The Jr. Dragster Scene
By Paige Teel
Editor's Note: Some of you may wonder, why Jr. Dragsters in a nostalgia drag racing publication. Our response is that these are our next generation of nostalgia drag racers. Expose them to our great sport now and let them know that they have options for their future in drag racing. Of course, we think nostalgia drag racing is their best option. Enjoy what our next generation racers are currently doing and encourage their pursuit of our sport.
Every July, Bristol, TN hosts the largest gathering of Jr. Drag Racers in the country. More than 600 racers, ages 8-17, come to Thunder Valley every year in hopes of collecting many win lights, creating many lasting memories and possibly taking home a portion of the near $50,000 purse. We aren’t just a bunch of kids racing down the track competing against each other. We are all part of one large family enjoying our passion. Those 7 days of racing are some of the most cherished moments for me and many others. Racing was scheduled to start July 19th and run through July 26th this year. This event has typically started the 3rd weekend of July since we started going 4 years ago.
The determination, competition, and thrill of drag racing is now capturing kids as young as 5 years old and their families, with NHRA’s recent changes to the age limit. Since the age changes were just recently lowered, this year’s race still contested the previous age categories of 8-17. I am guessing that next year they will add the 6 and 7 year-olds to the lineup as the 5 year-olds are only able to make single timed runs down the strip. This will likely boost the car count even more next year.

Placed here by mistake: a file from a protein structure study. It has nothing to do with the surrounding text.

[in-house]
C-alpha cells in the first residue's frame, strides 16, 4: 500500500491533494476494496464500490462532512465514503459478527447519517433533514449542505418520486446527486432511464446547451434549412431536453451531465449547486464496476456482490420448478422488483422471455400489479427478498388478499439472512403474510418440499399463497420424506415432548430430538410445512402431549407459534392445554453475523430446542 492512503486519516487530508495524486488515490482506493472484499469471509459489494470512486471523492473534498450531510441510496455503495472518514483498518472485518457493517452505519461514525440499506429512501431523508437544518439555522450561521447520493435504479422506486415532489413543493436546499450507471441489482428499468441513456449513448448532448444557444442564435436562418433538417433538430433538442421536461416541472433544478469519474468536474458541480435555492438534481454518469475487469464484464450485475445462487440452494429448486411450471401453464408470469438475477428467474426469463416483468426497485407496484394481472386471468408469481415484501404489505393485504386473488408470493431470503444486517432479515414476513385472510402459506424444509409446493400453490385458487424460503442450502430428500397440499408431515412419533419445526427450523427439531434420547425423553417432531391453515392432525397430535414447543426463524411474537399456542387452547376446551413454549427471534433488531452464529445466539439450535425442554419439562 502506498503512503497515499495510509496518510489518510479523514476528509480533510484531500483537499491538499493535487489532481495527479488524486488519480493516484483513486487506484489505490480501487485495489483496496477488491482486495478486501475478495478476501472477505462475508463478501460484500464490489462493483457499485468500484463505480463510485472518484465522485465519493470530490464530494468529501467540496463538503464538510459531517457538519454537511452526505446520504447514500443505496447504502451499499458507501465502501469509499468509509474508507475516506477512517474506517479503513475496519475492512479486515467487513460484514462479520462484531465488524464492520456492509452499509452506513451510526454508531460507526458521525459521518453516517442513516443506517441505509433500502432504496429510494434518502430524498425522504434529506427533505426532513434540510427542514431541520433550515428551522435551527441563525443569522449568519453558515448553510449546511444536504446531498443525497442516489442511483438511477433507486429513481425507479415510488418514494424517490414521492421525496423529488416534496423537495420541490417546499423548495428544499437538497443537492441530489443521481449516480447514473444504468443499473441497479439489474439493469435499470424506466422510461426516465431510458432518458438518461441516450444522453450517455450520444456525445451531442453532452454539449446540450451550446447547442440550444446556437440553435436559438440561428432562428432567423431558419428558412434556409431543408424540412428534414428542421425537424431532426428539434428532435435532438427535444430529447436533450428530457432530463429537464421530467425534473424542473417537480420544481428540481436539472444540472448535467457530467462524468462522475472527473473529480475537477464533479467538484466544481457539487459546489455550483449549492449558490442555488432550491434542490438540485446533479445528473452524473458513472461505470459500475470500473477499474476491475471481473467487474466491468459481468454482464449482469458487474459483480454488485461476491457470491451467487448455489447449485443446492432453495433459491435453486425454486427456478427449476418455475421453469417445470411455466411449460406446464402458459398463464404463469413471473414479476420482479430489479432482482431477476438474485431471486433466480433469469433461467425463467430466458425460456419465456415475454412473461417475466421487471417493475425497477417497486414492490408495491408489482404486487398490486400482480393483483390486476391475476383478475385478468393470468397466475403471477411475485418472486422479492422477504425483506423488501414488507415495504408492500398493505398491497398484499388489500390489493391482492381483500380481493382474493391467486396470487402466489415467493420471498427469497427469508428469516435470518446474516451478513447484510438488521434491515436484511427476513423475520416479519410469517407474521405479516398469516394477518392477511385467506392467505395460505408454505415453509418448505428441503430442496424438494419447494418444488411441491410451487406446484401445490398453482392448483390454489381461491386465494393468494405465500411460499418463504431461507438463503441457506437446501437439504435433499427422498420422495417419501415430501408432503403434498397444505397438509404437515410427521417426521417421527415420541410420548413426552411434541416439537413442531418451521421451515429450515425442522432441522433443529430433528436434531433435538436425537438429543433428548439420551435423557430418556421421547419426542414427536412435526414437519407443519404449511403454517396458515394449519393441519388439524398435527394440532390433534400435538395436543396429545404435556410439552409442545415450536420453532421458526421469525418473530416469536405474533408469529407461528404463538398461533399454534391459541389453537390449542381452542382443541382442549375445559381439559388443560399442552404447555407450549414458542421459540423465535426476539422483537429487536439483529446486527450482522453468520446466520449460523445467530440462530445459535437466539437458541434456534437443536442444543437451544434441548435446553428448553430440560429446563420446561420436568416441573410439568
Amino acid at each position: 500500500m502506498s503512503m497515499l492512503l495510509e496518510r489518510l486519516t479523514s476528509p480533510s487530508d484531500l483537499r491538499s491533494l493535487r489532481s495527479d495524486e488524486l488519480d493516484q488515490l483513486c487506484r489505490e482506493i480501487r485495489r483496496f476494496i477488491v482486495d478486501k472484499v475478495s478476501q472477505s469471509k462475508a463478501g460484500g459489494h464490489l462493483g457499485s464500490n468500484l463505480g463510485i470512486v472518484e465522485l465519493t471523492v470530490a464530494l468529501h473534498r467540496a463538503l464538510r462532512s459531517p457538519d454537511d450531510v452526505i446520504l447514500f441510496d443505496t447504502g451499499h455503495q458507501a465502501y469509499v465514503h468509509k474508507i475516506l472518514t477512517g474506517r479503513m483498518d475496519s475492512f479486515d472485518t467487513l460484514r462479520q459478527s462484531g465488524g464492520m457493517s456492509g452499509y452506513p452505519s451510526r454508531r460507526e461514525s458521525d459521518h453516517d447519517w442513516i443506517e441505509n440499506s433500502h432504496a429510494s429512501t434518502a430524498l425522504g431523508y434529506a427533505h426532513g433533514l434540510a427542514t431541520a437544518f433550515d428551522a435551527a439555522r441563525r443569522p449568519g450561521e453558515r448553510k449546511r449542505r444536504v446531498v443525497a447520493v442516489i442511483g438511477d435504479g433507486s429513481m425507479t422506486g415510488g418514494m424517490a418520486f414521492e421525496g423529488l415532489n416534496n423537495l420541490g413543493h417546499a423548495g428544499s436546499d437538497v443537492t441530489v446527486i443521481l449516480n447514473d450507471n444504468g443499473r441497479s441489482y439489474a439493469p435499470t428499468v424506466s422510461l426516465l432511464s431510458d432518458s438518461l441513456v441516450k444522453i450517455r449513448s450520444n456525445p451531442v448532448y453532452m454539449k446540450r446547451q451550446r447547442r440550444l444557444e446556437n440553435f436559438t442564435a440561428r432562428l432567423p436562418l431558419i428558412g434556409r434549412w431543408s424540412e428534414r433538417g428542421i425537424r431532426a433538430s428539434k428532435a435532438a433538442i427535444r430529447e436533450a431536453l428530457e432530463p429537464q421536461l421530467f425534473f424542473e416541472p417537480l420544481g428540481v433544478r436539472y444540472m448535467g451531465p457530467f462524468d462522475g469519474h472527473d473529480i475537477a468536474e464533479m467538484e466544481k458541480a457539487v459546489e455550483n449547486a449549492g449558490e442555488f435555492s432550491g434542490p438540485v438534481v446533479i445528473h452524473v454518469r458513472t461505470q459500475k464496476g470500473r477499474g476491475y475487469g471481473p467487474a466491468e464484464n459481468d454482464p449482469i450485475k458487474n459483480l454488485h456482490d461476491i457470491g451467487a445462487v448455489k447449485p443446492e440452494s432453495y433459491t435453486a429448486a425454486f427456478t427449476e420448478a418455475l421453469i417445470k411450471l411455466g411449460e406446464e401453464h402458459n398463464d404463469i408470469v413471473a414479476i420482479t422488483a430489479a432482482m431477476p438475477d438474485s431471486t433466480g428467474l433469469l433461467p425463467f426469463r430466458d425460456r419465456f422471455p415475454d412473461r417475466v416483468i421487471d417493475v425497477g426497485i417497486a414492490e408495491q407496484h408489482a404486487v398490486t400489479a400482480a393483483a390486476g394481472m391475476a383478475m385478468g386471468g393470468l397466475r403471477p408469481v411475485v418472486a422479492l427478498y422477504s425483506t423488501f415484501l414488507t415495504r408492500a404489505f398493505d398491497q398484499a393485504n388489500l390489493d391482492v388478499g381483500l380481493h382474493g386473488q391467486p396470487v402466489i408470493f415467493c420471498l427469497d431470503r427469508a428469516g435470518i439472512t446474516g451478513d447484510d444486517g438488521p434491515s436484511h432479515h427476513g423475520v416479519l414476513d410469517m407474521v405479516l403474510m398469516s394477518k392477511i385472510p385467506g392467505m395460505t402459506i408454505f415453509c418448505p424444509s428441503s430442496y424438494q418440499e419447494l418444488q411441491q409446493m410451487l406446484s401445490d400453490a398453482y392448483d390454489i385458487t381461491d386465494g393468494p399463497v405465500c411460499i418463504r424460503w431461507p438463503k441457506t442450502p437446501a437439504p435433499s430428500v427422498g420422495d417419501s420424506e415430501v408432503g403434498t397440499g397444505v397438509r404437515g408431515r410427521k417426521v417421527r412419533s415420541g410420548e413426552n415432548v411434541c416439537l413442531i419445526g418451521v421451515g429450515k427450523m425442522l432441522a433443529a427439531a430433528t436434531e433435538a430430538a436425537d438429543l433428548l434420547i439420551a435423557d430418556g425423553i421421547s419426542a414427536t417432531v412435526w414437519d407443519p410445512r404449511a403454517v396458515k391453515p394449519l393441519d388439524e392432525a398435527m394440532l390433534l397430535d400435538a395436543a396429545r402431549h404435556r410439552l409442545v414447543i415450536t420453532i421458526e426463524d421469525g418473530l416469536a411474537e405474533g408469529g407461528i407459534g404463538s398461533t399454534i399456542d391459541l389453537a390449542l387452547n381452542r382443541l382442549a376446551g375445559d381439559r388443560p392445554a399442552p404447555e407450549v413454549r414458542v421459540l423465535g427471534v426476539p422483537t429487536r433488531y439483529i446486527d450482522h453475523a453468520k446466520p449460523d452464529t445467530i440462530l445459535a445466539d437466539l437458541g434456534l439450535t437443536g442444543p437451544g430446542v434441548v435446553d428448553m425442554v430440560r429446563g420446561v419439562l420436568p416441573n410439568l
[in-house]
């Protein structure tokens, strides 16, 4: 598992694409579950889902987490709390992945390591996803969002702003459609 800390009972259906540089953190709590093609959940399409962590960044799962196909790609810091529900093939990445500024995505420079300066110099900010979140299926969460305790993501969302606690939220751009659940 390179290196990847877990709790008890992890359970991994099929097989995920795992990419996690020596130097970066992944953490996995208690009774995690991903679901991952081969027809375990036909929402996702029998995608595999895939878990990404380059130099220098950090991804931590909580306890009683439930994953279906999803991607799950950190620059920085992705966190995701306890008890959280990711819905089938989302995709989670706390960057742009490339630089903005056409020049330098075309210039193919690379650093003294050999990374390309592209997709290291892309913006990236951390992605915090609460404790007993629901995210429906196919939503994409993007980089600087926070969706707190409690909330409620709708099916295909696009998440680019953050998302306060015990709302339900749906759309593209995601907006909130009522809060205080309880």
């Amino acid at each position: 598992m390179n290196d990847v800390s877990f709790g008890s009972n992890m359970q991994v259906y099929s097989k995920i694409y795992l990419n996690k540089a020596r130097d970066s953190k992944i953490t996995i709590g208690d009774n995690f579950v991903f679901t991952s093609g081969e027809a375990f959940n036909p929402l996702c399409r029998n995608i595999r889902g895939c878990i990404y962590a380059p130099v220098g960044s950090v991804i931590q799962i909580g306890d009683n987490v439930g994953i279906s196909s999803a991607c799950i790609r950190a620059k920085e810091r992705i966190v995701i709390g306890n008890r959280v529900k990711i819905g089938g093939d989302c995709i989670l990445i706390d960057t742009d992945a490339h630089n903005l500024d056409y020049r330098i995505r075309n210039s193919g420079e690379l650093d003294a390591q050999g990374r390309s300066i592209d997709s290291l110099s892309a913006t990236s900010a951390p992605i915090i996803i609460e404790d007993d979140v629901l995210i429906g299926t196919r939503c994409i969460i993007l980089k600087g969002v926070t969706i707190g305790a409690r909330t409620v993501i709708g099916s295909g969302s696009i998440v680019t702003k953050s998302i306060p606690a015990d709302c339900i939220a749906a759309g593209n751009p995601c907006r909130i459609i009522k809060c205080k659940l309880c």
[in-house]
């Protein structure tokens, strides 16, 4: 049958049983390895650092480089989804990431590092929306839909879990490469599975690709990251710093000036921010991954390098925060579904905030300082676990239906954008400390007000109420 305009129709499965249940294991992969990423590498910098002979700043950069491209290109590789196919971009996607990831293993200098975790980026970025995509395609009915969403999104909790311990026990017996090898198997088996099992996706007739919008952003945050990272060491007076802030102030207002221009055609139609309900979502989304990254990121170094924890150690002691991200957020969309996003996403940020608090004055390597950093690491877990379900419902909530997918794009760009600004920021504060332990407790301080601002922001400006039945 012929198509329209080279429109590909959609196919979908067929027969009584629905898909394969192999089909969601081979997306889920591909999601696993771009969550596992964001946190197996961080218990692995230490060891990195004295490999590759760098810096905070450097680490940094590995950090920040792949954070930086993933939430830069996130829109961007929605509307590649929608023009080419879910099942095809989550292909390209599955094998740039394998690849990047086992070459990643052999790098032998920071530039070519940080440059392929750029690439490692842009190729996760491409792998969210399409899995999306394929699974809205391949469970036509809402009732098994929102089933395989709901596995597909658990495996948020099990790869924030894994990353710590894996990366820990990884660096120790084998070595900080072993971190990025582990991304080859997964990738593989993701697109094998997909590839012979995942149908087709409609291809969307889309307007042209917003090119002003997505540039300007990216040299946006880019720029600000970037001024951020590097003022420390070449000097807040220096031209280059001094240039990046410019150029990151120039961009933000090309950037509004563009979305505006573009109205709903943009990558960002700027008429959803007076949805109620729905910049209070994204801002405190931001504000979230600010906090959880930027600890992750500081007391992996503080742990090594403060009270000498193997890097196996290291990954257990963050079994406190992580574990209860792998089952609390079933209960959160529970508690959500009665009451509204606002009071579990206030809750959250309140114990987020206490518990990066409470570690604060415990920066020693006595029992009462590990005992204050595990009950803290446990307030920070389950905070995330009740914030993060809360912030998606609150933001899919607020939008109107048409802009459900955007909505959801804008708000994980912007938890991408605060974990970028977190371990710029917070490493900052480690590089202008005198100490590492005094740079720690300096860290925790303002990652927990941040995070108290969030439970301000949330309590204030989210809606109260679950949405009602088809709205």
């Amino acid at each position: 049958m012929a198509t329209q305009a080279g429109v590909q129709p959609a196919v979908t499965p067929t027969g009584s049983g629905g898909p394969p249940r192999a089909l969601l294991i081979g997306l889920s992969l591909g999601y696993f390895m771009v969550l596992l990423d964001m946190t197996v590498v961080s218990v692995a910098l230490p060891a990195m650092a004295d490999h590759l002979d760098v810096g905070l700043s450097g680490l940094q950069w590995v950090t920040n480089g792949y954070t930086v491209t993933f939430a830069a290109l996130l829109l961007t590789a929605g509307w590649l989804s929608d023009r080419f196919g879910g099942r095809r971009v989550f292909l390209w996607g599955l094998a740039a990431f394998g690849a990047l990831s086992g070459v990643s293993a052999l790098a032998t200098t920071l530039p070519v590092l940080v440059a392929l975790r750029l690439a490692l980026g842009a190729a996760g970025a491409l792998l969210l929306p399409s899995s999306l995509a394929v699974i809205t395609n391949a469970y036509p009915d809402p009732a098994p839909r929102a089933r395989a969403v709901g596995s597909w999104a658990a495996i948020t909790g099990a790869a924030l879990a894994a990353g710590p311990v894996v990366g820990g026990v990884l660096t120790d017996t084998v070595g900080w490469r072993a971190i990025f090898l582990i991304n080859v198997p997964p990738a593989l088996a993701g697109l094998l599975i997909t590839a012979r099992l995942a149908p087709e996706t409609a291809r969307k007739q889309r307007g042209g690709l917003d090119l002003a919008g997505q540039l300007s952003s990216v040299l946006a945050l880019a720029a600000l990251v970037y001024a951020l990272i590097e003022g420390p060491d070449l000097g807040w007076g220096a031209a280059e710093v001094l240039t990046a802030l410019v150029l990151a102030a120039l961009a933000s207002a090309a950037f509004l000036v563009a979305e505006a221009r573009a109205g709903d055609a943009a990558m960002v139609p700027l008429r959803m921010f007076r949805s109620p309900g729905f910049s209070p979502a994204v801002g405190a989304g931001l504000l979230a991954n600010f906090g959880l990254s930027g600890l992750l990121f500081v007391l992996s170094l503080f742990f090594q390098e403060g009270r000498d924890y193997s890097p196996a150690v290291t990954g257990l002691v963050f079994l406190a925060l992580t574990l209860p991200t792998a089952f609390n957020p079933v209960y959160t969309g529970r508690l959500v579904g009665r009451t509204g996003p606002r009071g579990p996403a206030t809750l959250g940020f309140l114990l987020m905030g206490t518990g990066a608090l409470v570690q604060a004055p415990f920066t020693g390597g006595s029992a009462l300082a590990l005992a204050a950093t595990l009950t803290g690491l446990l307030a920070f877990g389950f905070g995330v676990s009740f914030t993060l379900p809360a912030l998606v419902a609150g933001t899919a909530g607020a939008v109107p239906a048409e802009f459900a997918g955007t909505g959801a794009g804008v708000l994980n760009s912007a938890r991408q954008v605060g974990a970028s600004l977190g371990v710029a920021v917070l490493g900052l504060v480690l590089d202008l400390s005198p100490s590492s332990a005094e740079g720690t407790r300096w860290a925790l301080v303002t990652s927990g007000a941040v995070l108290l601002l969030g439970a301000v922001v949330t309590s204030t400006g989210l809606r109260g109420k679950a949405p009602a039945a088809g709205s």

The week starts off with a very long drive to the track, for some. At last count, I heard there were more than 30 states as well as Canada and Puerto Rico represented at Thunder Valley. Everything from pickup trucks and tag trailers to massive motorhomes and stacker trailers start lining up at the track as early as Monday to be one of the first to get in to the track on Friday at noon. The race weekend started off with the Huddleston Performance Jr. Dragster Nationals presented by Mike Bos on Saturday and Sunday. That was followed up with Huddleston Performance Fun Races on Monday, Tuesday and Wednesday. The week of racing capped off with the Eastern Conference Finals (ECF) presented by Viperizer. The ECF started on Thursday and crowned individual and team winners on Saturday. The age groups are determined by the age you are January 1st of the current year. Although I turned 12 the month before the race, I competed in the 11 year-old age group. I was one of 20 racers representing Crossroads Dragway out of Terre Haute, IN. A track can take up to five, 10 person teams and each 10 person team will collectively earn points by winning rounds in an attempt to win the team competition and bring home a NHRA Wally for the overall team champion. Individual winners in each age group also win a Wally, as well as $2,500 cash. Not a bad pay day if you ask me.